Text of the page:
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Original Issue


It was certainly among the most boisterous, crowded, exuberant
winner's circle scenes witnessed in years at old Aqueduct
Racetrack in New York City. Late on a rain-drenched, otherwise
gloomy afternoon last Saturday, nearly 50 people gathered in the
circle and cheered loudly as Alex Solis rode Captain Bodgit
toward them. They delivered a spontaneous burst of applause when
Solis, grinning from one mud-spattered cheek to the other,
dismounted the colt with a flourish. Captain Bodgit has 32
owners who race under the nom de course Team Valor, and 18 of
them--along with another 25 or so relatives and friends--had
shown up in the circle to welcome the Captain back from the wars.

The meaning of the moment was lost on no one. "You go to bed at
night and you dream of someday being in this position," said one
co-owner, Mark Belling, a radio talk-show host from Milwaukee.
"We've owned some good horses with Team Valor, but ... nothing
like this. We're going to the Kentucky Derby! And we might even
be the favorite."

Five minutes earlier, in the Wood Memorial, the lanky dark bay
colt had turned in his most commanding performance as a
racehorse. After tracking the leaders in sixth place through
most of the nine furlongs, the Captain kicked into sprinting
gear on the turn for home. "He threw me into the backseat," says
Solis. In full flight and four-wide coming off the bend, he
chased down and sailed past the leaders in the lane to win by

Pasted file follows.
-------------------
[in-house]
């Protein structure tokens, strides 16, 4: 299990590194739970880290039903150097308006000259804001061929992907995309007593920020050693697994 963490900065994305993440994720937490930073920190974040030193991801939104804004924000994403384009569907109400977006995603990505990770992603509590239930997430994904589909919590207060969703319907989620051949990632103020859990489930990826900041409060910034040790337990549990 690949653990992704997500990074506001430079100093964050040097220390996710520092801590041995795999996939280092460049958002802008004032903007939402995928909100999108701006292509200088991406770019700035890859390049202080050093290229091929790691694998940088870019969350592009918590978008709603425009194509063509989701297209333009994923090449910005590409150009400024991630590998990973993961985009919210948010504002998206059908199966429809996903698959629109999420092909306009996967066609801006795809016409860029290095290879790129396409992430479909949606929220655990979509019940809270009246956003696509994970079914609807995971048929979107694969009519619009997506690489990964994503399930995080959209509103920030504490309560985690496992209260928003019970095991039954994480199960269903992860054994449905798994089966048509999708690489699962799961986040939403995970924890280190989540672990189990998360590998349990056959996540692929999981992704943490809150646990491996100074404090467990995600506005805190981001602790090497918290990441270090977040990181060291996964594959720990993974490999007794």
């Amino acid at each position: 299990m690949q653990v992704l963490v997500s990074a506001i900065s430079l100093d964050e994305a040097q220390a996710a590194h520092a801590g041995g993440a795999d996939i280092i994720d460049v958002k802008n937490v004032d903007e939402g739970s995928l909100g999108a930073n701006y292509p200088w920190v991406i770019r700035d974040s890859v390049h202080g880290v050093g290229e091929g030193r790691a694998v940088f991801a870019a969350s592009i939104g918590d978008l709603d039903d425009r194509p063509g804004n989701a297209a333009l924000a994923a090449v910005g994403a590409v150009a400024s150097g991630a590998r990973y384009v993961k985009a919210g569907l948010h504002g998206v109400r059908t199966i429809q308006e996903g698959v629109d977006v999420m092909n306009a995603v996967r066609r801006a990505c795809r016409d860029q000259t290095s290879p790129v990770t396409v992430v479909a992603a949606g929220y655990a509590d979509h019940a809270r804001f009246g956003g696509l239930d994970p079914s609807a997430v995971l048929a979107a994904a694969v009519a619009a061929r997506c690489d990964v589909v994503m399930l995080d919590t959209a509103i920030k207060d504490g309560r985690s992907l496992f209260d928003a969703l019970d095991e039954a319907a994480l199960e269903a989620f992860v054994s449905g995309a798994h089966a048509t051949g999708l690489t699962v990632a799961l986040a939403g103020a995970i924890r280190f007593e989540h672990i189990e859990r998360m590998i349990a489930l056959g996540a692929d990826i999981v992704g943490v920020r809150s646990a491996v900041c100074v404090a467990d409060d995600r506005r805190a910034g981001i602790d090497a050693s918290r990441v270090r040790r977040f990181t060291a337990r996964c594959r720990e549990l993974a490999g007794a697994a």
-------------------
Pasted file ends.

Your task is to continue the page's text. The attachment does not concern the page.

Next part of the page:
two lengths. The victory was particularly striking because
Captain Bodgit overcame a powerful bias; the wet but hard track
had been favoring front-running horses all day, with
mud-spattered stretch-runners struggling in vain pursuit. "He
won for fun today," Solis crowed. In doing so, the colt
reaffirmed the form that he flashed in his March 15 victory in
the Florida Derby.

By day's end, Captain Bodgit was not the only 3-year-old whose
connections were crowing about their Kentucky Derby prospects.
Four weeks after the Florida Derby, his only loss, Pulpit was
back and racing into the bit again. In the nine-furlong Blue
Grass Stakes at Keeneland, the high-strung son of A.P. Indy
settled comfortably behind the pacesetting Jules, picked up the
beat around the second turn, swept to the lead at the top of the
stretch and bounded home to win by 3 1/2 lengths. At Oaklawn
Park, in the nine-furlong Arkansas Derby, another late-charger,
Crypto Star, dropped nearly 15 lengths behind in the first half
mile, rejoined the race around the last turn and, in a final,
furious rush, drove past Phantom On Tour to win by a half
length. Crypto Star, who has won four of his five starts this
year--including the Louisiana Derby on March 16--announced
himself as a solid contender in Louisville.

So we are set up for a Kentucky Derby as competitive and
inscrutable this year as ever. And no horse is coming to it any
better than Captain Bodgit--a tough, resilient customer who has
won seven of 10 starts, including five stakes, and finished
third in the other three. Yet not one of the contenders looks
less like a Derby favorite than the Captain. In March 1996, a
few days after Phyllis Susini purchased him for approximately
$45,000, the colt bumped his left front leg on his stall and
suffered what appeared to be a bowed tendon, an injury involving